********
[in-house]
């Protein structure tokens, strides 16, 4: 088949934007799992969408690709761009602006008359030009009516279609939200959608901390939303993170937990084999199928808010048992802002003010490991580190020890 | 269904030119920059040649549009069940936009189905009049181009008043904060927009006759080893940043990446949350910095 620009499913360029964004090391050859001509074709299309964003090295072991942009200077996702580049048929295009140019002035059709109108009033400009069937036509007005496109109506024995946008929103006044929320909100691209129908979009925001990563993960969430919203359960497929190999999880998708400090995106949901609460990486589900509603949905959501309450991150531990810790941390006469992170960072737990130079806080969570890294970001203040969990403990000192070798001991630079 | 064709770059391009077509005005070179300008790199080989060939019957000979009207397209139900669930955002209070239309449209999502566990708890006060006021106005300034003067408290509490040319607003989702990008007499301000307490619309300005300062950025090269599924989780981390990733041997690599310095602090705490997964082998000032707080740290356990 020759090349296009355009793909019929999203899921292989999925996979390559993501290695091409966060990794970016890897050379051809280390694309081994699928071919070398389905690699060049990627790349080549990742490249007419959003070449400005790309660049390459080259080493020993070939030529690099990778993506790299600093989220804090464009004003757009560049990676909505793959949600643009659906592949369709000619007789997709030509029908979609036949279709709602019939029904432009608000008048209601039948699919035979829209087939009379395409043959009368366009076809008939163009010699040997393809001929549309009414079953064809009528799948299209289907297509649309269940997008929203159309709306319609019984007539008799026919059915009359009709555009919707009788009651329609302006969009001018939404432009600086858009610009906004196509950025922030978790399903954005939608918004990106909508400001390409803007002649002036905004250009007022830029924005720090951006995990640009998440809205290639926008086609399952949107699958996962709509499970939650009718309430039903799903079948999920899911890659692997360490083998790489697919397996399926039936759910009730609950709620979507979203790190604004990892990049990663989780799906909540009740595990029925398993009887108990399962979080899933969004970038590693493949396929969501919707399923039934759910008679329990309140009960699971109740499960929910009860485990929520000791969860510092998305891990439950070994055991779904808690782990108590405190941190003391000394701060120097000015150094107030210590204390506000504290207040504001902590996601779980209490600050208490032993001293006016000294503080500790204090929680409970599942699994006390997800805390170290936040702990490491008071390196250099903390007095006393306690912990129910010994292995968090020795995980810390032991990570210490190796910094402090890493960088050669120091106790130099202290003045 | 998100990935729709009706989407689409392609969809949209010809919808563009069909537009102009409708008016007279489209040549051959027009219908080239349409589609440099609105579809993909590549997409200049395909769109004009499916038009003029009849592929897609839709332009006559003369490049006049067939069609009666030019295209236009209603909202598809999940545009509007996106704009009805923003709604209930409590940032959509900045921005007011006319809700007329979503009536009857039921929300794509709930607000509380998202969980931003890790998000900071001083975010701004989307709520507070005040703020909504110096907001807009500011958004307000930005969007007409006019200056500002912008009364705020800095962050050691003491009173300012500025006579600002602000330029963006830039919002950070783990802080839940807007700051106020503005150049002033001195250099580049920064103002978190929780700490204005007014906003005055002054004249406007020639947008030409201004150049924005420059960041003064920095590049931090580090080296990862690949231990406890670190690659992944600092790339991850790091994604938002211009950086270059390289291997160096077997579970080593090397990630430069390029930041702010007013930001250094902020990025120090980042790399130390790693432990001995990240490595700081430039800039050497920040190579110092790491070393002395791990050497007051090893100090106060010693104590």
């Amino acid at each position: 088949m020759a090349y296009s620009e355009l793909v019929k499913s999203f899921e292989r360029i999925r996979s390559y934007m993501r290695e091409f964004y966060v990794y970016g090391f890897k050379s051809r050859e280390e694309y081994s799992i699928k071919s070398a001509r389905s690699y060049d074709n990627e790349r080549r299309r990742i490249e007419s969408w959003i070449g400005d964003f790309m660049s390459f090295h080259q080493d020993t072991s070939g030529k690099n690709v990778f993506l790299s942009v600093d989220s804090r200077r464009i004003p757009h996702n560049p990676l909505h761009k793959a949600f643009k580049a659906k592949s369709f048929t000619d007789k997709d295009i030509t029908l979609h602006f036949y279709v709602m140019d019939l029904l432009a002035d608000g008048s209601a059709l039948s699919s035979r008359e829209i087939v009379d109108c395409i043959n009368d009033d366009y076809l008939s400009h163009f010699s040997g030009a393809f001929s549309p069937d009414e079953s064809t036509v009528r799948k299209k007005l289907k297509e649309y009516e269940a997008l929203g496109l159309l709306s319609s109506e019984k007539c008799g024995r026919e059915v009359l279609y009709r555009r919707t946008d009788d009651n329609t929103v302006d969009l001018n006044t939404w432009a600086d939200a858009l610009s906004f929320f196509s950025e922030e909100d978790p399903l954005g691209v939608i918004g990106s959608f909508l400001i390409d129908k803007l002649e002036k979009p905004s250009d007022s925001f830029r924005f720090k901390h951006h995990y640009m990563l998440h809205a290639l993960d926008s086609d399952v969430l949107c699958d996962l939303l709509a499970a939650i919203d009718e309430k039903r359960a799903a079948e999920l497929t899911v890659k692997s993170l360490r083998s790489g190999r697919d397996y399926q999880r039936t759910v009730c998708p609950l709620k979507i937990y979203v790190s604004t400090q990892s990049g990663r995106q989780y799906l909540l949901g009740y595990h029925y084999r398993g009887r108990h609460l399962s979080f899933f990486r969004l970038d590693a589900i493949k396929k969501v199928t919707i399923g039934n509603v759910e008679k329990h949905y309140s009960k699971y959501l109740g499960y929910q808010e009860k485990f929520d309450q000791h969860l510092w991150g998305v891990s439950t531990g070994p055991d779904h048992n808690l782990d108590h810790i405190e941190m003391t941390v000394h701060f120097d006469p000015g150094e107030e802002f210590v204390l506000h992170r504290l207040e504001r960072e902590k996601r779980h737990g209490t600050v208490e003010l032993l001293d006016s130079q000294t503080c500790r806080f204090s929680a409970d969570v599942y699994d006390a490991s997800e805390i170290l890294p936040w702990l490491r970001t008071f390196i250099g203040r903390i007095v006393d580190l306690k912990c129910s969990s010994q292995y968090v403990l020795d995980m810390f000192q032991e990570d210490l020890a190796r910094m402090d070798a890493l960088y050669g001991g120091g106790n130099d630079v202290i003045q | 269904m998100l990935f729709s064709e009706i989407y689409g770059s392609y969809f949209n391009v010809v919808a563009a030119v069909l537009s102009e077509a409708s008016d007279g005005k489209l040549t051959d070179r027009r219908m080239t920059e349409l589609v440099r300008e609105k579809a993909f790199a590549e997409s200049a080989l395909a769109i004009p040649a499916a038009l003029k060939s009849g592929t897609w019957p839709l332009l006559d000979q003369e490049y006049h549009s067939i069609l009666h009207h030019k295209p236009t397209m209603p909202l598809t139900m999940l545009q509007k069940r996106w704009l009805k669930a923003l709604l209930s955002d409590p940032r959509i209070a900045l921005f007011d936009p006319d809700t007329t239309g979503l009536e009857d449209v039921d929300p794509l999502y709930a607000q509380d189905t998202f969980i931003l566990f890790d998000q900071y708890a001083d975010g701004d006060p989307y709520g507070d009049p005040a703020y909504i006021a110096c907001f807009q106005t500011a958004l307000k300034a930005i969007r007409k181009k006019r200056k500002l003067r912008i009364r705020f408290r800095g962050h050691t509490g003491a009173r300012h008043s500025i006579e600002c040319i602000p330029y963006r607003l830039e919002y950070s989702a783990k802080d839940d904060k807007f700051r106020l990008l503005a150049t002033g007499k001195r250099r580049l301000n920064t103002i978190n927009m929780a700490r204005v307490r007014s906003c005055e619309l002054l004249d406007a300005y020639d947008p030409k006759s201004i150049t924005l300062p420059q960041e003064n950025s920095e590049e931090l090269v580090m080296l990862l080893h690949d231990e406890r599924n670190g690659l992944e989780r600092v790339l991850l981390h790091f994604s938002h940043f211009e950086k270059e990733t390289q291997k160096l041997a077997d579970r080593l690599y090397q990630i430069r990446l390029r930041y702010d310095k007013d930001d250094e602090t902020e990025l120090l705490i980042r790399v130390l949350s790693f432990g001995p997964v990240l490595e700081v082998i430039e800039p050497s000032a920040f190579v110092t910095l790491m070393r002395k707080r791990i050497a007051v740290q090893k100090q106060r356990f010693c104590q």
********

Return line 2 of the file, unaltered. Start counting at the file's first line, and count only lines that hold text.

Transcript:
């Protein structure tokens, strides 16, 4: 088949934007799992969408690709761009602006008359030009009516279609939200959608901390939303993170937990084999199928808010048992802002003010490991580190020890 | 269904030119920059040649549009069940936009189905009049181009008043904060927009006759080893940043990446949350910095 620009499913360029964004090391050859001509074709299309964003090295072991942009200077996702580049048929295009140019002035059709109108009033400009069937036509007005496109109506024995946008929103006044929320909100691209129908979009925001990563993960969430919203359960497929190999999880998708400090995106949901609460990486589900509603949905959501309450991150531990810790941390006469992170960072737990130079806080969570890294970001203040969990403990000192070798001991630079 | 064709770059391009077509005005070179300008790199080989060939019957000979009207397209139900669930955002209070239309449209999502566990708890006060006021106005300034003067408290509490040319607003989702990008007499301000307490619309300005300062950025090269599924989780981390990733041997690599310095602090705490997964082998000032707080740290356990 020759090349296009355009793909019929999203899921292989999925996979390559993501290695091409966060990794970016890897050379051809280390694309081994699928071919070398389905690699060049990627790349080549990742490249007419959003070449400005790309660049390459080259080493020993070939030529690099990778993506790299600093989220804090464009004003757009560049990676909505793959949600643009659906592949369709000619007789997709030509029908979609036949279709709602019939029904432009608000008048209601039948699919035979829209087939009379395409043959009368366009076809008939163009010699040997393809001929549309009414079953064809009528799948299209289907297509649309269940997008929203159309709306319609019984007539008799026919059915009359009709555009919707009788009651329609302006969009001018939404432009600086858009610009906004196509950025922030978790399903954005939608918004990106909508400001390409803007002649002036905004250009007022830029924005720090951006995990640009998440809205290639926008086609399952949107699958996962709509499970939650009718309430039903799903079948999920899911890659692997360490083998790489697919397996399926039936759910009730609950709620979507979203790190604004990892990049990663989780799906909540009740595990029925398993009887108990399962979080899933969004970038590693493949396929969501919707399923039934759910008679329990309140009960699971109740499960929910009860485990929520000791969860510092998305891990439950070994055991779904808690782990108590405190941190003391000394701060120097000015150094107030210590204390506000504290207040504001902590996601779980209490600050208490032993001293006016000294503080500790204090929680409970599942699994006390997800805390170290936040702990490491008071390196250099903390007095006393306690912990129910010994292995968090020795995980810390032991990570210490190796910094402090890493960088050669120091106790130099202290003045 | 998100990935729709009706989407689409392609969809949209010809919808563009069909537009102009409708008016007279489209040549051959027009219908080239349409589609440099609105579809993909590549997409200049395909769109004009499916038009003029009849592929897609839709332009006559003369490049006049067939069609009666030019295209236009209603909202598809999940545009509007996106704009009805923003709604209930409590940032959509900045921005007011006319809700007329979503009536009857039921929300794509709930607000509380998202969980931003890790998000900071001083975010701004989307709520507070005040703020909504110096907001807009500011958004307000930005969007007409006019200056500002912008009364705020800095962050050691003491009173300012500025006579600002602000330029963006830039919002950070783990802080839940807007700051106020503005150049002033001195250099580049920064103002978190929780700490204005007014906003005055002054004249406007020639947008030409201004150049924005420059960041003064920095590049931090580090080296990862690949231990406890670190690659992944600092790339991850790091994604938002211009950086270059390289291997160096077997579970080593090397990630430069390029930041702010007013930001250094902020990025120090980042790399130390790693432990001995990240490595700081430039800039050497920040190579110092790491070393002395791990050497007051090893100090106060010693104590």